What are some ways that parents could help their students to succeed?
following is paraphrased from a posting by Vickie
Welsh-Huston at Indiana University Purdue University-Indianapolis
on an advising listserv)
never made a handout for parents but I do give a presentation
to parents on the academic program, and at a reception we have
during orientation, I have time to speak individually with some
parents. Parental support comes from challenging the child but
reinforcing support as well.
think faculty ought to adopt this philosophy as well.) Parents
need to express THEIR fears and apprehensions to the child, never
assuming the child knows what's on the parent's mind. There's
an awkwardness at this stage: the child is assumed to be independent
and on one's own, so the parent must do the difficult dance on
the sideline, ever ready to lend support but always knowing when
to butt out. I'd reinforce that we administrators/staff/faculty
appreciate the difficult position of the parent.
reinforce that the parents must insist on open communication with
the child since FERPA won't allow us to give much to parents.
And WE shouldn't give much anyway. The parent and child ought
to have an open dialogue that does not rely on us too heavily.
We can be a mediator to a point, however, as parent and child
establish this new (again awkward) relationship.
I don't know how valuable this is, but from being in teaching
and advising for ten years, I've come to appreciate the tough
parental role. Imagine paying big bucks and not getting enough
feedback. If all else fails, the parent can stop writing the check
(if applicable) but I seldom meet a parent who wants to do that.
might find something useful on the " For Parents" chapter of CollegePrep-101.
are my two cents to add to the list:
should talk about expectations that the parents and child each
- How often to contact home
- Dating/Relationships in conjunction
and teaching in everyday items are forgotten and often "bleed"
into academic deficiencies:
- teaching how to balance a check book
- clean the bathroom
- do laundry
- organizational skills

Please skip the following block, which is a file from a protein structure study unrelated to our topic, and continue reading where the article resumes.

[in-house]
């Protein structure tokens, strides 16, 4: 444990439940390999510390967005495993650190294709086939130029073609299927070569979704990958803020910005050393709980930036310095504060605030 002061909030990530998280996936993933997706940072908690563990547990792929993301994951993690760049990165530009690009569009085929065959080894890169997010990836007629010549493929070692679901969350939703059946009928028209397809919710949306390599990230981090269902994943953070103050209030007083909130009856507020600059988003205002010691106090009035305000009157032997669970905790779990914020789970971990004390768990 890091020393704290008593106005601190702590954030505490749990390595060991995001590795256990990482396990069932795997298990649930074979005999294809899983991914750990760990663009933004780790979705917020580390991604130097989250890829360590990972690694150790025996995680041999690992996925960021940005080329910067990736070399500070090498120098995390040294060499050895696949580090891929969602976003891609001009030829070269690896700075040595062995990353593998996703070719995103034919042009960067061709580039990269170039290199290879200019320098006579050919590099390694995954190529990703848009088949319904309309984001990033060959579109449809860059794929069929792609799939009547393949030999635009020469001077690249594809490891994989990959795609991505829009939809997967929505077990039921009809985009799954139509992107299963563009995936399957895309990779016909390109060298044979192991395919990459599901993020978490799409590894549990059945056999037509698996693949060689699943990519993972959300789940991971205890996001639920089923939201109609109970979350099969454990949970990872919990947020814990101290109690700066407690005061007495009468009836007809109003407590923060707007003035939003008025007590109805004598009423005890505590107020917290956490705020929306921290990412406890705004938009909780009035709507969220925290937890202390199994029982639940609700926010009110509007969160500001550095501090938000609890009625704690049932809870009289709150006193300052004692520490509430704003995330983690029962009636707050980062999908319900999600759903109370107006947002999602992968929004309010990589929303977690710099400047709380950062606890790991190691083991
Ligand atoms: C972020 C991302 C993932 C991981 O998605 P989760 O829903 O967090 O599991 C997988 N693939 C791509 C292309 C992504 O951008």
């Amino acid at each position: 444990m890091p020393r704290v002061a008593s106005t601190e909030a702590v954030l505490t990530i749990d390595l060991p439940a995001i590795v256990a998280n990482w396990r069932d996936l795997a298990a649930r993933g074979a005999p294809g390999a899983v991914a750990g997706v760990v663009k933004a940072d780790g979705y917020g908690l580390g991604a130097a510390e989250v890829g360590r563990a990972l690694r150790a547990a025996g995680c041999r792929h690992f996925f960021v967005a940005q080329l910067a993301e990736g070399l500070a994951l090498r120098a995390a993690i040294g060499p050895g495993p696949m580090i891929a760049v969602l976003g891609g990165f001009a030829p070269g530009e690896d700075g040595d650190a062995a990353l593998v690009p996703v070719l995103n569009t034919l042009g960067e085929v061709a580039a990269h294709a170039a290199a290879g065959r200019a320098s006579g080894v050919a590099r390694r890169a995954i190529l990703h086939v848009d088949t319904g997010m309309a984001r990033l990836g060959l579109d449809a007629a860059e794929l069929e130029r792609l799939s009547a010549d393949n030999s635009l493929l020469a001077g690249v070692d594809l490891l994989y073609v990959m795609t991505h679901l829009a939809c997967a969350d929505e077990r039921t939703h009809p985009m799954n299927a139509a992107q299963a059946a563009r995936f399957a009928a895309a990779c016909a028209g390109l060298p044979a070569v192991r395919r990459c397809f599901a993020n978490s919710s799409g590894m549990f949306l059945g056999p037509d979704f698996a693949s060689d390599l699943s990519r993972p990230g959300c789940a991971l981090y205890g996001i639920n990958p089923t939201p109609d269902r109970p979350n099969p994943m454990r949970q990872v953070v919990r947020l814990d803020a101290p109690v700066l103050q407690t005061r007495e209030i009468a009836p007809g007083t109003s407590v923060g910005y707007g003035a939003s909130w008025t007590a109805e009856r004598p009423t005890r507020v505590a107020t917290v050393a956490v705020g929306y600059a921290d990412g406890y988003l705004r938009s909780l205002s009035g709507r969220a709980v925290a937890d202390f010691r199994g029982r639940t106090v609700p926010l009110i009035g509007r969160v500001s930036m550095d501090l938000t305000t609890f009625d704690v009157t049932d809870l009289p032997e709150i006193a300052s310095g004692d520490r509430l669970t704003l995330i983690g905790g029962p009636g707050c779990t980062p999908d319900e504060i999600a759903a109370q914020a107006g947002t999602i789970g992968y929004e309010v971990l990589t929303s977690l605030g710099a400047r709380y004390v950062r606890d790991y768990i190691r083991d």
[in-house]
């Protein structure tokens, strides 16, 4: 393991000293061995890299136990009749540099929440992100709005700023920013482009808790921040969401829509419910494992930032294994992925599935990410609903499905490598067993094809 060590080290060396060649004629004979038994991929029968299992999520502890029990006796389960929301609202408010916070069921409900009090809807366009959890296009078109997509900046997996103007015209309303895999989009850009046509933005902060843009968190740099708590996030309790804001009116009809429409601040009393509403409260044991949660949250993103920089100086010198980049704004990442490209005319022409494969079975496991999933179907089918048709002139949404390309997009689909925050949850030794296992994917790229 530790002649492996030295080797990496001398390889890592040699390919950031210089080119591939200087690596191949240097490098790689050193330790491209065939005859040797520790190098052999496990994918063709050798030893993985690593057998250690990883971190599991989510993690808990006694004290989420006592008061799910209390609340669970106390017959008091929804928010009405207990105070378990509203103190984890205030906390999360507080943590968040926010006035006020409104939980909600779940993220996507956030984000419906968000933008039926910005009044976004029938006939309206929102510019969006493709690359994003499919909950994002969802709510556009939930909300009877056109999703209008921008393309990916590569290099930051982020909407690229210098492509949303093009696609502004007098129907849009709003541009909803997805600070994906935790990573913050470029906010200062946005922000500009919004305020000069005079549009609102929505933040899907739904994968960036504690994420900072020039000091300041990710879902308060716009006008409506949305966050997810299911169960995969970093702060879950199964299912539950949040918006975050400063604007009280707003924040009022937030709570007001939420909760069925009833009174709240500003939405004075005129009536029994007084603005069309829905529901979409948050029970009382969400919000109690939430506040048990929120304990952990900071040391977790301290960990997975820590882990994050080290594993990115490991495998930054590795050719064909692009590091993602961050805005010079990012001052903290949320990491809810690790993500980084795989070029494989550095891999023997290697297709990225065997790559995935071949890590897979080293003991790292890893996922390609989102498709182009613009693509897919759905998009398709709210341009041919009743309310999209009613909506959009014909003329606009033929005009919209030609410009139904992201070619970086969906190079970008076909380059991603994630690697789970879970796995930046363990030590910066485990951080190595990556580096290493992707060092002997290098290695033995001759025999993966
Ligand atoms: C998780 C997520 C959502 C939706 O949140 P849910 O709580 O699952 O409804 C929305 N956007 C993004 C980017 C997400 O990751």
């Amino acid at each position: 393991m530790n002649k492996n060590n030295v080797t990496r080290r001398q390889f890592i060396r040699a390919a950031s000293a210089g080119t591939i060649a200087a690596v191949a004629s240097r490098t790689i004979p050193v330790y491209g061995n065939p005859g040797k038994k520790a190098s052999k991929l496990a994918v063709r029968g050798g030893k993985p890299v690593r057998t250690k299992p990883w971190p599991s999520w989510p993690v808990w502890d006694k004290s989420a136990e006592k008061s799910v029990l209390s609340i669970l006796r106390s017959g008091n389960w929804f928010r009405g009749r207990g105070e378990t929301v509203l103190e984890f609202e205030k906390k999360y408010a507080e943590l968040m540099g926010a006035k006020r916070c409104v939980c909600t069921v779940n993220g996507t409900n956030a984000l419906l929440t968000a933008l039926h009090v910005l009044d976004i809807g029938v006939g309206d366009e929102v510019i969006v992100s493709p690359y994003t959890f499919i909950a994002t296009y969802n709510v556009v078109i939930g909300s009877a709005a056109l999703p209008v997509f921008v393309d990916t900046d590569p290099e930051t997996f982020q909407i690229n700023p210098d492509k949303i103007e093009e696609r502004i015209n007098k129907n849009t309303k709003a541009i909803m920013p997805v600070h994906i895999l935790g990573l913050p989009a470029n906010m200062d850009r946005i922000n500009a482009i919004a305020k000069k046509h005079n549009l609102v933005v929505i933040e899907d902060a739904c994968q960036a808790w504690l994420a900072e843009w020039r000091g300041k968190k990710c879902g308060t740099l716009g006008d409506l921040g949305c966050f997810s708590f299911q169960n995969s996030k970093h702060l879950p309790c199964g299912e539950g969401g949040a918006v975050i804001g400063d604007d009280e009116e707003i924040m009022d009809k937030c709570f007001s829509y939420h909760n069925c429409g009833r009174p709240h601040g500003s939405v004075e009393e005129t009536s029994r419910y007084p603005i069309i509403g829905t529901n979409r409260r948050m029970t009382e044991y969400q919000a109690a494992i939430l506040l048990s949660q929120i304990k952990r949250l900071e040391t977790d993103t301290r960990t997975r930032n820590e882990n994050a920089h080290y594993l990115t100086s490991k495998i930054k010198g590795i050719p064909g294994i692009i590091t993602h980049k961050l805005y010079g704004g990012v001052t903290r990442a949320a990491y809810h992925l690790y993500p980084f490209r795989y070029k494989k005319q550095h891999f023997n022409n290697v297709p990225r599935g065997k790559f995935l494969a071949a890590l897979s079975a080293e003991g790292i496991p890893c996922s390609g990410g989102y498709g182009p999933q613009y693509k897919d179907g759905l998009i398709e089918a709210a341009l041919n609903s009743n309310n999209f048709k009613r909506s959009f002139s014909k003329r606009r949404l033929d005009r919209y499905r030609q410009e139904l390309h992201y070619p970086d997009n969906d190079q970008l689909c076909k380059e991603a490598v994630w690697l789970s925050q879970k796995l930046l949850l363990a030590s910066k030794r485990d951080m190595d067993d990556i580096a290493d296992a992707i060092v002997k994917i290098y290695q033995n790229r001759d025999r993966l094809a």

- calendar skills/time management
- talk about money, budgeting, credit,
scholarships, grants, loans
- ensuring that their supplies are taken
care of i.e.: Not necessarily those new expensive jeans, but
how about a computer and a scientific calculator? Microwave
instead of that new expensive perfume?
currently teach a freshmen seminar question and what I think the
students would like to tell their parents is related to time:
Even though I may not be in class as many hours as in high school,
I have many more study hours. I want to still help out at home
(?) but I can't (fill in the blank, for my students it has been
everything from clean my room to baby-sit the younger siblings
so parents can work). Another topic would be that the student
would like some interest in the studies but not to direct the
choice of major/career. Allow the student to apply their values
which the parent has taken the time to nurture.
first things that came to me were:
- Help your student understand that
coming to this university is a major transition, and parts of
it will be easy and parts of it will be difficult. This is normal--everyone
experiences some challenges with transitions.
- Encourage your student to ask for
help. Learning is a cooperative effort, and asking for help
is a vital part of the effort.
- Students are not expected to find
all of the answers for themselves; faculty, staff, and upper
class students have lots of knowledge and they enjoy sharing
- Not directly related to advising...
but a great book that I have used in putting together information
for parents is, The Parent's Crash Course in Career Planning
by Marcia Harris and Sharon Jones. Marcia is the Career Services
Director at UNC-Chapel Hill. The book has one of my favorite
"If you would be happy for a day, go fishing
If you would be happy for a month, get married
If you would be happy for a year, inherit a fortune
If you would be happy for a life, love your work."
-- Chinese proverb
- Another one of my other favorites
(not in the book... but from a great philosopher of our times)....
"If you have dug yourself into a hole, quit digging & throw
away the shovel!" -- Paraphrased from famous saying by Tom Grites